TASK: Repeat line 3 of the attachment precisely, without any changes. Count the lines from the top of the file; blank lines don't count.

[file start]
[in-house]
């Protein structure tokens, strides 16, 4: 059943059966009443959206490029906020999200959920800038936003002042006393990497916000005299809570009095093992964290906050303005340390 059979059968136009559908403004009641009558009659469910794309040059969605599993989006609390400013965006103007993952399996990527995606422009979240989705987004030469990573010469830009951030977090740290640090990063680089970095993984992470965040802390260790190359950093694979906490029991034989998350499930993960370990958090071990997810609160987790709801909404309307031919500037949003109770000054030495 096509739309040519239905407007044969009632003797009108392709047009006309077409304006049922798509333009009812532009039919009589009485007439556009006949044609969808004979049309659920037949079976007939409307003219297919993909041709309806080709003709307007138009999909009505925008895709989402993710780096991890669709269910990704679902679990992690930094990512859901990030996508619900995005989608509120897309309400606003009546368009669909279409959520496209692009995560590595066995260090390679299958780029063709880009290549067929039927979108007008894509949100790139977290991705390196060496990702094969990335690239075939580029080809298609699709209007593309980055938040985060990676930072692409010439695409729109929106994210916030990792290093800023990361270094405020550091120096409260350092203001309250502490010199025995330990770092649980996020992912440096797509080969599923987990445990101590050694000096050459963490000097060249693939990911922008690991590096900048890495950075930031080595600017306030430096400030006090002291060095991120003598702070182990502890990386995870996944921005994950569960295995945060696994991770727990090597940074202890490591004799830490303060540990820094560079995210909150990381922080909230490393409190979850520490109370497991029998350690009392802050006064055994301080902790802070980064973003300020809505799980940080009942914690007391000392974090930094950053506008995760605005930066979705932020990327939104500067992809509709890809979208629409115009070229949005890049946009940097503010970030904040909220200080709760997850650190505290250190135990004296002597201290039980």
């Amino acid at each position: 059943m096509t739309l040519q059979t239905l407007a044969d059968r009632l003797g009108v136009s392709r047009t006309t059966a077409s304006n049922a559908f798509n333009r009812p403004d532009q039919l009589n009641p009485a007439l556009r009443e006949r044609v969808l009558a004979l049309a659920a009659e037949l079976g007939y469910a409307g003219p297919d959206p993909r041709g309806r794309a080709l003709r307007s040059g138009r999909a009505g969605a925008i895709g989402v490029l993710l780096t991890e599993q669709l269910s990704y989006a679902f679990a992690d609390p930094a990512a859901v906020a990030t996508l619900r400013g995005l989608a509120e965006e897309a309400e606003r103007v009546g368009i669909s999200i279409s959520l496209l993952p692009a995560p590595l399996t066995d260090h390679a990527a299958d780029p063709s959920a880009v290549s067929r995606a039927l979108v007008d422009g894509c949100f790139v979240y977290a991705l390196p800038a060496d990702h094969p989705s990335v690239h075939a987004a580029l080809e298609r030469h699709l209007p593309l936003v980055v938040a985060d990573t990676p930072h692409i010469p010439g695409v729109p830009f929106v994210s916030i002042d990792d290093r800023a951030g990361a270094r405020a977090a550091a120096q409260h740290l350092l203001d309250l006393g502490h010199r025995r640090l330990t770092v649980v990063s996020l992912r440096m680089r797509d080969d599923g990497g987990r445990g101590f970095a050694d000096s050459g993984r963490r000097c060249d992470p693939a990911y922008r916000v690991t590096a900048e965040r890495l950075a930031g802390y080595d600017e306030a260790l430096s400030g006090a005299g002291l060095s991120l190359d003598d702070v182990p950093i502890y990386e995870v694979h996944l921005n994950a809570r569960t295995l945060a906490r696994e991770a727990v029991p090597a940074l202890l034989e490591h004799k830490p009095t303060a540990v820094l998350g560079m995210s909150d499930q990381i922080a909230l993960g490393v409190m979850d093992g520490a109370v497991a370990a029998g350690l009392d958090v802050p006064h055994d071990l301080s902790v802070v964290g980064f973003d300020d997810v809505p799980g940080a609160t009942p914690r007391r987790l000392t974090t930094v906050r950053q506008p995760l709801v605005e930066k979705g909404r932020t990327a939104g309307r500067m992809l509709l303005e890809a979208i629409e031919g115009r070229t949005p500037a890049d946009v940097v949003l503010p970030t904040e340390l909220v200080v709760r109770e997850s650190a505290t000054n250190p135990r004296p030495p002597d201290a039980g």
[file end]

């Amino acid at each position: 059943m096509t739309l040519q059979t239905l407007a044969d059968r009632l003797g009108v136009s392709r047009t006309t059966a077409s304006n049922a559908f798509n333009r009812p403004d532009q039919l009589n009641p009485a007439l556009r009443e006949r044609v969808l009558a004979l049309a659920a009659e037949l079976g007939y469910a409307g003219p297919d959206p993909r041709g309806r794309a080709l003709r307007s040059g138009r999909a009505g969605a925008i895709g989402v490029l993710l780096t991890e599993q669709l269910s990704y989006a679902f679990a992690d609390p930094a990512a859901v906020a990030t996508l619900r400013g995005l989608a509120e965006e897309a309400e606003r103007v009546g368009i669909s999200i279409s959520l496209l993952p692009a995560p590595l399996t066995d260090h390679a990527a299958d780029p063709s959920a880009v290549s067929r995606a039927l979108v007008d422009g894509c949100f790139v979240y977290a991705l390196p800038a060496d990702h094969p989705s990335v690239h075939a987004a580029l080809e298609r030469h699709l209007p593309l936003v980055v938040a985060d990573t990676p930072h692409i010469p010439g695409v729109p830009f929106v994210s916030i002042d990792d290093r800023a951030g990361a270094r405020a977090a550091a120096q409260h740290l350092l203001d309250l006393g502490h010199r025995r640090l330990t770092v649980v990063s996020l992912r440096m680089r797509d080969d599923g990497g987990r445990g101590f970095a050694d000096s050459g993984r963490r000097c060249d992470p693939a990911y922008r916000v690991t590096a900048e965040r890495l950075a930031g802390y080595d600017e306030a260790l430096s400030g006090a005299g002291l060095s991120l190359d003598d702070v182990p950093i502890y990386e995870v694979h996944l921005n994950a809570r569960t295995l945060a906490r696994e991770a727990v029991p090597a940074l202890l034989e490591h004799k830490p009095t303060a540990v820094l998350g560079m995210s909150d499930q990381i922080a909230l993960g490393v409190m979850d093992g520490a109370v497991a370990a029998g350690l009392d958090v802050p006064h055994d071990l301080s902790v802070v964290g980064f973003d300020d997810v809505p799980g940080a609160t009942p914690r007391r987790l000392t974090t930094v906050r950053q506008p995760l709801v605005e930066k979705g909404r932020t990327a939104g309307r500067m992809l509709l303005e890809a979208i629409e031919g115009r070229t949005p500037a890049d946009v940097v949003l503010p970030t904040e340390l909220v200080v709760r109770e997850s650190a505290t000054n250190p135990r004296p030495p002597d201290a039980g």